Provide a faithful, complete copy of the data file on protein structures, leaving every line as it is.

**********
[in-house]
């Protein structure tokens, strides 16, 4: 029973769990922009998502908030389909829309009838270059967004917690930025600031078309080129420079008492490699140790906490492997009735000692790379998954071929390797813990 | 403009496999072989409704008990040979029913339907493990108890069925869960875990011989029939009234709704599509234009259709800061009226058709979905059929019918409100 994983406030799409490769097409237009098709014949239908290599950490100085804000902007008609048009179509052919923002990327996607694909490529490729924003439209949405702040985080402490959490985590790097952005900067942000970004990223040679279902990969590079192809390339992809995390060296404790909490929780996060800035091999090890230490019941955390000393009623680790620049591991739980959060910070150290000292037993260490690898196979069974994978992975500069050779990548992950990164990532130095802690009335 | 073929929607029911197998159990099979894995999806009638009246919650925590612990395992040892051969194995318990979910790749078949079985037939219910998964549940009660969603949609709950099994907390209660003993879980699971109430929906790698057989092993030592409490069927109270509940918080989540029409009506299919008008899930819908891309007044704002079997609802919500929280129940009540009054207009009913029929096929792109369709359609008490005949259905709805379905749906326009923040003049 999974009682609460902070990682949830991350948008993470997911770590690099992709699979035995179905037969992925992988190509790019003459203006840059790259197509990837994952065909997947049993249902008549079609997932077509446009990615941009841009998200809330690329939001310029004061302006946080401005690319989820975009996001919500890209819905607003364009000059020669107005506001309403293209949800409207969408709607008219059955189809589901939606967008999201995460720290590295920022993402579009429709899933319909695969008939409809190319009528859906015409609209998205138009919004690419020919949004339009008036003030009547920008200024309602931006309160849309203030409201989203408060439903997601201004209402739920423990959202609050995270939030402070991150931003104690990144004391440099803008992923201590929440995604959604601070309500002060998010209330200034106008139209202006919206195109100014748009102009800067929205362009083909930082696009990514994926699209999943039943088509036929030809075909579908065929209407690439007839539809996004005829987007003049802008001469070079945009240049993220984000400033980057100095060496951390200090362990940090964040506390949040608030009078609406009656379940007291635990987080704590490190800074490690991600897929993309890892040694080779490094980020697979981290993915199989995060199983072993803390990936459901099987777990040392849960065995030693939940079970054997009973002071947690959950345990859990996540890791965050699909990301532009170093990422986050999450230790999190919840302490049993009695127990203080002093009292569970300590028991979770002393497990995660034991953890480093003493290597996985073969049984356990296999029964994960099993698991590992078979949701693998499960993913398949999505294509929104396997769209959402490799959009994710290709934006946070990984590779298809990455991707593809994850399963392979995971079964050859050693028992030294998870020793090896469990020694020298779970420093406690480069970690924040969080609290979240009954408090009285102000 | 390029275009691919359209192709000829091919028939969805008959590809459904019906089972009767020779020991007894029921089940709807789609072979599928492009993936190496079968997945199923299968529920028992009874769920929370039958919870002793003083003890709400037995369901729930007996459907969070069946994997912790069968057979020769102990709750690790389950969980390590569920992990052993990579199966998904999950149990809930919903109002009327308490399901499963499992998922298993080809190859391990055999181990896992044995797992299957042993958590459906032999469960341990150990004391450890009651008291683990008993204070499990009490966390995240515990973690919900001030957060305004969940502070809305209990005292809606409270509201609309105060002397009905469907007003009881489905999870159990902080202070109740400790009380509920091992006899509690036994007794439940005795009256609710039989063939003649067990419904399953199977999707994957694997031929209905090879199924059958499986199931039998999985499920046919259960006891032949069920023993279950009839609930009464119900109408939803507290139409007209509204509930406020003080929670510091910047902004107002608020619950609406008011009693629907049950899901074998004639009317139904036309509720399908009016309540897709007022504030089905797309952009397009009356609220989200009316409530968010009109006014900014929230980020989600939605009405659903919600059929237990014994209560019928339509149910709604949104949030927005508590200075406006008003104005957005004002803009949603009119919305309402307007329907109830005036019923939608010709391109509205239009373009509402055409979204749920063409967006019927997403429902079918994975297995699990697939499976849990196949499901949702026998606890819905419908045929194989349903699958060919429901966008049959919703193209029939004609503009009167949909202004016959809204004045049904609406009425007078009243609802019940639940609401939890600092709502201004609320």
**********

[in-house]
């Protein structure tokens, strides 16, 4: 029973769990922009998502908030389909829309009838270059967004917690930025600031078309080129420079008492490699140790906490492997009735000692790379998954071929390797813990 | 403009496999072989409704008990040979029913339907493990108890069925869960875990011989029939009234709704599509234009259709800061009226058709979905059929019918409100 994983406030799409490769097409237009098709014949239908290599950490100085804000902007008609048009179509052919923002990327996607694909490529490729924003439209949405702040985080402490959490985590790097952005900067942000970004990223040679279902990969590079192809390339992809995390060296404790909490929780996060800035091999090890230490019941955390000393009623680790620049591991739980959060910070150290000292037993260490690898196979069974994978992975500069050779990548992950990164990532130095802690009335 | 073929929607029911197998159990099979894995999806009638009246919650925590612990395992040892051969194995318990979910790749078949079985037939219910998964549940009660969603949609709950099994907390209660003993879980699971109430929906790698057989092993030592409490069927109270509940918080989540029409009506299919008008899930819908891309007044704002079997609802919500929280129940009540009054207009009913029929096929792109369709359609008490005949259905709805379905749906326009923040003049 999974009682609460902070990682949830991350948008993470997911770590690099992709699979035995179905037969992925992988190509790019003459203006840059790259197509990837994952065909997947049993249902008549079609997932077509446009990615941009841009998200809330690329939001310029004061302006946080401005690319989820975009996001919500890209819905607003364009000059020669107005506001309403293209949800409207969408709607008219059955189809589901939606967008999201995460720290590295920022993402579009429709899933319909695969008939409809190319009528859906015409609209998205138009919004690419020919949004339009008036003030009547920008200024309602931006309160849309203030409201989203408060439903997601201004209402739920423990959202609050995270939030402070991150931003104690990144004391440099803008992923201590929440995604959604601070309500002060998010209330200034106008139209202006919206195109100014748009102009800067929205362009083909930082696009990514994926699209999943039943088509036929030809075909579908065929209407690439007839539809996004005829987007003049802008001469070079945009240049993220984000400033980057100095060496951390200090362990940090964040506390949040608030009078609406009656379940007291635990987080704590490190800074490690991600897929993309890892040694080779490094980020697979981290993915199989995060199983072993803390990936459901099987777990040392849960065995030693939940079970054997009973002071947690959950345990859990996540890791965050699909990301532009170093990422986050999450230790999190919840302490049993009695127990203080002093009292569970300590028991979770002393497990995660034991953890480093003493290597996985073969049984356990296999029964994960099993698991590992078979949701693998499960993913398949999505294509929104396997769209959402490799959009994710290709934006946070990984590779298809990455991707593809994850399963392979995971079964050859050693028992030294998870020793090896469990020694020298779970420093406690480069970690924040969080609290979240009954408090009285102000 | 390029275009691919359209192709000829091919028939969805008959590809459904019906089972009767020779020991007894029921089940709807789609072979599928492009993936190496079968997945199923299968529920028992009874769920929370039958919870002793003083003890709400037995369901729930007996459907969070069946994997912790069968057979020769102990709750690790389950969980390590569920992990052993990579199966998904999950149990809930919903109002009327308490399901499963499992998922298993080809190859391990055999181990896992044995797992299957042993958590459906032999469960341990150990004391450890009651008291683990008993204070499990009490966390995240515990973690919900001030957060305004969940502070809305209990005292809606409270509201609309105060002397009905469907007003009881489905999870159990902080202070109740400790009380509920091992006899509690036994007794439940005795009256609710039989063939003649067990419904399953199977999707994957694997031929209905090879199924059958499986199931039998999985499920046919259960006891032949069920023993279950009839609930009464119900109408939803507290139409007209509204509930406020003080929670510091910047902004107002608020619950609406008011009693629907049950899901074998004639009317139904036309509720399908009016309540897709007022504030089905797309952009397009009356609220989200009316409530968010009109006014900014929230980020989600939605009405659903919600059929237990014994209560019928339509149910709604949104949030927005508590200075406006008003104005957005004002803009949603009119919305309402307007329907109830005036019923939608010709391109509205239009373009509402055409979204749920063409967006019927997403429902079918994975297995699990697939499976849990196949499901949702026998606890819905419908045929194989349903699958060919429901966008049959919703193209029939004609503009009167949909202004016959809204004045049904609406009425007078009243609802019940639940609401939890600092709502201004609320």